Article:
You can find Footprints Gear at www.footprintsgear.org, or on Facebook. Or drop into the store at 71 Main Street, Alstonville, NSW, 2477 - just a short drive from Byron Bay!
For your personal travel or for organising group travel of business travel ventures get in touch.
Pangea Maps release 3D wooden contour map of Byron Bay and partner with local nonprofit Clean Coast Collective.
Not your typical maps... Pangea creates an experience with the water by showcasing the ocean floor in stunning detail. 10% from sales of the unique artworks will fund local Byron Shire cleanups and initiatives for a cleaner coast.
Pangea Maps have released a new map to add to their collection of iconic Australian coastlines. Byron Bay was the obvious choice for designer and creator Tom Percy, who has already crafted and sold maps of Sydney, Melbourne and Brisbane for the past 2 years. The new map will feature the most easterly point of Australia, Cape Byron, as the centerpiece, with the surrounding ocean floor revealed. Partnering with local nonprofit, Clean Coast Collective, 10% of all sales will go towards preserving the beauty of this region by supporting initiatives such as local cleanups and a campaign for Plastic Free Byron.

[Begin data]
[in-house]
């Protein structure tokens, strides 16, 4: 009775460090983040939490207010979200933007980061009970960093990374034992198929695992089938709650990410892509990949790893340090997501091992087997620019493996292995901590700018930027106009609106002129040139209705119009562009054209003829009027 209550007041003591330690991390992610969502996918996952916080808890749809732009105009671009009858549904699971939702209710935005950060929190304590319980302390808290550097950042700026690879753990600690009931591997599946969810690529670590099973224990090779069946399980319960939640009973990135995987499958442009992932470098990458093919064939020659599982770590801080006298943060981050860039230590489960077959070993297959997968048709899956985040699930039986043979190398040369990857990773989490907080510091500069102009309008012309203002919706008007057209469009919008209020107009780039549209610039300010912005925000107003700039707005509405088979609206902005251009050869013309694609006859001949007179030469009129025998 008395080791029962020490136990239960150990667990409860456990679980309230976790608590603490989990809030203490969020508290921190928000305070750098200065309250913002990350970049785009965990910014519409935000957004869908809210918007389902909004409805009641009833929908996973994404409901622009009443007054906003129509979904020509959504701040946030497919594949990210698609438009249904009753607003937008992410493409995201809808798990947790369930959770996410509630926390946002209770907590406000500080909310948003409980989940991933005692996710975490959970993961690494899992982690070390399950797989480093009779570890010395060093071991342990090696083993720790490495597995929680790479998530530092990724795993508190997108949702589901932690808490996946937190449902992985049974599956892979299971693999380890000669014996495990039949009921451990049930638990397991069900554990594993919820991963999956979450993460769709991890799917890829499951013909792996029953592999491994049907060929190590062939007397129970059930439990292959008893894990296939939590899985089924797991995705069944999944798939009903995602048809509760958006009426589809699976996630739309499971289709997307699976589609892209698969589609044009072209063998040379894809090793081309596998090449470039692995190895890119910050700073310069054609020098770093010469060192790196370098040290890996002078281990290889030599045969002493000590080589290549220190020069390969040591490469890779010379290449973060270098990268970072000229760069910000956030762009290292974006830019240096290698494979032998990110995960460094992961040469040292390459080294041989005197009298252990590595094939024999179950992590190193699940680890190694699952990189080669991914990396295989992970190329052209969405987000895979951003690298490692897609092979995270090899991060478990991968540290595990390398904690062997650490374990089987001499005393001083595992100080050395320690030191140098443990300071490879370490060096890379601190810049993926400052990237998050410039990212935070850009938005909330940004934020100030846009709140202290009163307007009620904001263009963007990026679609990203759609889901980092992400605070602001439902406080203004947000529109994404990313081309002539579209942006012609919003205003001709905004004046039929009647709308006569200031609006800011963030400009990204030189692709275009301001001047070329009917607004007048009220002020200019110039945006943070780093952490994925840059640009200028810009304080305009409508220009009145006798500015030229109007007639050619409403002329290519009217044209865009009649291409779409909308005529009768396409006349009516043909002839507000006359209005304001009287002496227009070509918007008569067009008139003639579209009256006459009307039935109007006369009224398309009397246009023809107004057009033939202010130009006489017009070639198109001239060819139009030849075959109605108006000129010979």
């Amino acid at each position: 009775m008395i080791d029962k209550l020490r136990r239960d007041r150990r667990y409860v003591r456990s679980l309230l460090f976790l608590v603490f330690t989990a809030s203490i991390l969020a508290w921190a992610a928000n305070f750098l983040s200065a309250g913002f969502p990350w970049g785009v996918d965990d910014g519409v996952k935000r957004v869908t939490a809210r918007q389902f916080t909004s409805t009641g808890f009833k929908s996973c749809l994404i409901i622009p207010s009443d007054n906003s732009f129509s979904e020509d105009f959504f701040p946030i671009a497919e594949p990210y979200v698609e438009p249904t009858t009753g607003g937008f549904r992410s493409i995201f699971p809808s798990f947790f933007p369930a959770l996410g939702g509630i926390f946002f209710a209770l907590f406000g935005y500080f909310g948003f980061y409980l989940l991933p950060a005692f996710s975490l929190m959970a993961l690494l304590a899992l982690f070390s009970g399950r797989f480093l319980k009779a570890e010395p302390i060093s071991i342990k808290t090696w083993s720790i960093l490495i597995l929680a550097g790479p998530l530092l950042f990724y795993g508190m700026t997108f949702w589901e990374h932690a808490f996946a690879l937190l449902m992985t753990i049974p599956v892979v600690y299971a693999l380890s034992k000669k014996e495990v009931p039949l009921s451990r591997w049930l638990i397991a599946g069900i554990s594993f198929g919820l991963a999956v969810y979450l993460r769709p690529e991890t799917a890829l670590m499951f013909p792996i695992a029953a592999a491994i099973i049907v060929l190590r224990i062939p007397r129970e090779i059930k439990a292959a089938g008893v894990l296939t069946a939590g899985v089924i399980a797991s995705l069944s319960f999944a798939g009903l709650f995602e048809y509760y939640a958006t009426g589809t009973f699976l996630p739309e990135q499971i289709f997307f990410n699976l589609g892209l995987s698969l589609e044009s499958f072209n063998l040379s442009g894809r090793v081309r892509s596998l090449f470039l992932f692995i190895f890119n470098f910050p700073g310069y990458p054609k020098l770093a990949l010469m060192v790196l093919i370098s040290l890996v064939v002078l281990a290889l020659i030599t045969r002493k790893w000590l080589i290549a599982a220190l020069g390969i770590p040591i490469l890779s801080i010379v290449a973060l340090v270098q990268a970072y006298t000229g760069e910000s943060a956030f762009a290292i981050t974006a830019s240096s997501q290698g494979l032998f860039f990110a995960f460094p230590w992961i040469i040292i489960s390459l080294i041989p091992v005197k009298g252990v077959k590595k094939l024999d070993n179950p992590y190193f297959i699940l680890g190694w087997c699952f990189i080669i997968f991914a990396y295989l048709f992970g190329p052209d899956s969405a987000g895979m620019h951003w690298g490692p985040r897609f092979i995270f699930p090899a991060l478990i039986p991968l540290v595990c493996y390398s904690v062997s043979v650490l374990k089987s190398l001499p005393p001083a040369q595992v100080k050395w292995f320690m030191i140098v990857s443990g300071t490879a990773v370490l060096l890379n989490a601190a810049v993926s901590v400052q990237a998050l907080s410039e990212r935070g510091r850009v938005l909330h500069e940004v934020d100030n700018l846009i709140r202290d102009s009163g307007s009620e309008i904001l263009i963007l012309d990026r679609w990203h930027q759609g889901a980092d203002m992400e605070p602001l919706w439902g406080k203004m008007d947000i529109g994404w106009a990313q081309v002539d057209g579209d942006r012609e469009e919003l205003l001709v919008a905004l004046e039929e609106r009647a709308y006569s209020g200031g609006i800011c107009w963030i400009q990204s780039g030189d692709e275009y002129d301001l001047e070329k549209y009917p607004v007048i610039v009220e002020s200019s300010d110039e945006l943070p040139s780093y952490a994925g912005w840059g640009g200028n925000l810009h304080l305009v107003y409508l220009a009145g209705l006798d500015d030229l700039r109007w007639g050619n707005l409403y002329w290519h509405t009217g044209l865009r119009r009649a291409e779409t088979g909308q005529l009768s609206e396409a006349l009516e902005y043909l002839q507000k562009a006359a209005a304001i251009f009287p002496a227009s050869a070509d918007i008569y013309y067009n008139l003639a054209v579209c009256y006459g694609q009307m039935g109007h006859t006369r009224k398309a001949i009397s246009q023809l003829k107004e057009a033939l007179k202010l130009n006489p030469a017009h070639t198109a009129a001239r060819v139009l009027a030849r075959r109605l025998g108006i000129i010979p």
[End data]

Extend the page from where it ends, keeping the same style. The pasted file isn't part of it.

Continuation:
The maps are handmade from laser cut plywood. They depict accurate bathymetric data (“topography for the water”). Made from 13 layers of 1.5mm plywood, each layer represents 45m of water depth. The maps come framed and ready to hang. To celebrate the Byron Bay Launch, a number of limited edition maps will be made using a higher grade wood with a darker finish, and these will be available in a larger size.